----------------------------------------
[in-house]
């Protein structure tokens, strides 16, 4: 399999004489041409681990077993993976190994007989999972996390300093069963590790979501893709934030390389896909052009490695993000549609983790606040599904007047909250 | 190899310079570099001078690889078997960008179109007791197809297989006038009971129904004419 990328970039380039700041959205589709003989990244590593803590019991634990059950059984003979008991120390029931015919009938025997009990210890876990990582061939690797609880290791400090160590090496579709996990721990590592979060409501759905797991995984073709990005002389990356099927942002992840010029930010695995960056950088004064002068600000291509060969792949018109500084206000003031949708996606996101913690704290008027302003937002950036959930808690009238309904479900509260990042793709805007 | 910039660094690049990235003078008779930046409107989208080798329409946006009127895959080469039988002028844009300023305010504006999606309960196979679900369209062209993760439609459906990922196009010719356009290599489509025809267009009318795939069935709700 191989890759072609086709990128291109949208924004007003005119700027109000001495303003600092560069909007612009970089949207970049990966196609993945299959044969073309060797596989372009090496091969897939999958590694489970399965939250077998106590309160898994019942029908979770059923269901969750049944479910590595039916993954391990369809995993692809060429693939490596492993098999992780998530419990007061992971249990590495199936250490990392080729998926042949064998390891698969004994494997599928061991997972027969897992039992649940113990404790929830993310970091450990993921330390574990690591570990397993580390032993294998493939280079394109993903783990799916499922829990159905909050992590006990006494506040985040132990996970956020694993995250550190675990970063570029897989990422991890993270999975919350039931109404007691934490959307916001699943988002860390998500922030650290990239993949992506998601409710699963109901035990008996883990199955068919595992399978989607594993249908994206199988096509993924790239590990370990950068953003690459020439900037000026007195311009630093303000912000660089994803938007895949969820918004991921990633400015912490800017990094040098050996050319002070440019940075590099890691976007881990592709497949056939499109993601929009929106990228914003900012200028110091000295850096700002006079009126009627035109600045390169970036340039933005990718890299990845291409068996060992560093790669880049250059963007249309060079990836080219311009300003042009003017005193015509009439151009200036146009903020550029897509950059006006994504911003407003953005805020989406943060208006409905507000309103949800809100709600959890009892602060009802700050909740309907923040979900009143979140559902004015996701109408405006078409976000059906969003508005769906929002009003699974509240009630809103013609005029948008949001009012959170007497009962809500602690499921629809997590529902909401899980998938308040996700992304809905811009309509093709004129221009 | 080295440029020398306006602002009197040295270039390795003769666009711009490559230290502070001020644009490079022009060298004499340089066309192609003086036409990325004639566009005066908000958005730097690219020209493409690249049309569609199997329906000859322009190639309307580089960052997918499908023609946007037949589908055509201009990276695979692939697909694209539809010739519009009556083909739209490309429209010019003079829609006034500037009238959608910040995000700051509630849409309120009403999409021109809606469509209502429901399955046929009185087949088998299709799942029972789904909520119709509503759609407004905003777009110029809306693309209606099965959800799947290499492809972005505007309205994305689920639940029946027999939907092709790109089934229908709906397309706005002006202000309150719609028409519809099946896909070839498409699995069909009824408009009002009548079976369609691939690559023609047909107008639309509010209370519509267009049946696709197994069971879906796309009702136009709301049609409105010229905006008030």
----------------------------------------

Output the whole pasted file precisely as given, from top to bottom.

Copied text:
[in-house]
């Protein structure tokens, strides 16, 4: 399999004489041409681990077993993976190994007989999972996390300093069963590790979501893709934030390389896909052009490695993000549609983790606040599904007047909250 | 190899310079570099001078690889078997960008179109007791197809297989006038009971129904004419 990328970039380039700041959205589709003989990244590593803590019991634990059950059984003979008991120390029931015919009938025997009990210890876990990582061939690797609880290791400090160590090496579709996990721990590592979060409501759905797991995984073709990005002389990356099927942002992840010029930010695995960056950088004064002068600000291509060969792949018109500084206000003031949708996606996101913690704290008027302003937002950036959930808690009238309904479900509260990042793709805007 | 910039660094690049990235003078008779930046409107989208080798329409946006009127895959080469039988002028844009300023305010504006999606309960196979679900369209062209993760439609459906990922196009010719356009290599489509025809267009009318795939069935709700 191989890759072609086709990128291109949208924004007003005119700027109000001495303003600092560069909007612009970089949207970049990966196609993945299959044969073309060797596989372009090496091969897939999958590694489970399965939250077998106590309160898994019942029908979770059923269901969750049944479910590595039916993954391990369809995993692809060429693939490596492993098999992780998530419990007061992971249990590495199936250490990392080729998926042949064998390891698969004994494997599928061991997972027969897992039992649940113990404790929830993310970091450990993921330390574990690591570990397993580390032993294998493939280079394109993903783990799916499922829990159905909050992590006990006494506040985040132990996970956020694993995250550190675990970063570029897989990422991890993270999975919350039931109404007691934490959307916001699943988002860390998500922030650290990239993949992506998601409710699963109901035990008996883990199955068919595992399978989607594993249908994206199988096509993924790239590990370990950068953003690459020439900037000026007195311009630093303000912000660089994803938007895949969820918004991921990633400015912490800017990094040098050996050319002070440019940075590099890691976007881990592709497949056939499109993601929009929106990228914003900012200028110091000295850096700002006079009126009627035109600045390169970036340039933005990718890299990845291409068996060992560093790669880049250059963007249309060079990836080219311009300003042009003017005193015509009439151009200036146009903020550029897509950059006006994504911003407003953005805020989406943060208006409905507000309103949800809100709600959890009892602060009802700050909740309907923040979900009143979140559902004015996701109408405006078409976000059906969003508005769906929002009003699974509240009630809103013609005029948008949001009012959170007497009962809500602690499921629809997590529902909401899980998938308040996700992304809905811009309509093709004129221009 | 080295440029020398306006602002009197040295270039390795003769666009711009490559230290502070001020644009490079022009060298004499340089066309192609003086036409990325004639566009005066908000958005730097690219020209493409690249049309569609199997329906000859322009190639309307580089960052997918499908023609946007037949589908055509201009990276695979692939697909694209539809010739519009009556083909739209490309429209010019003079829609006034500037009238959608910040995000700051509630849409309120009403999409021109809606469509209502429901399955046929009185087949088998299709799942029972789904909520119709509503759609407004905003777009110029809306693309209606099965959800799947290499492809972005505007309205994305689920639940029946027999939907092709790109089934229908709906397309706005002006202000309150719609028409519809099946896909070839498409699995069909009824408009009002009548079976369609691939690559023609047909107008639309509010209370519509267009049946696709197994069971879906796309009702136009709301049609409105010229905006008030």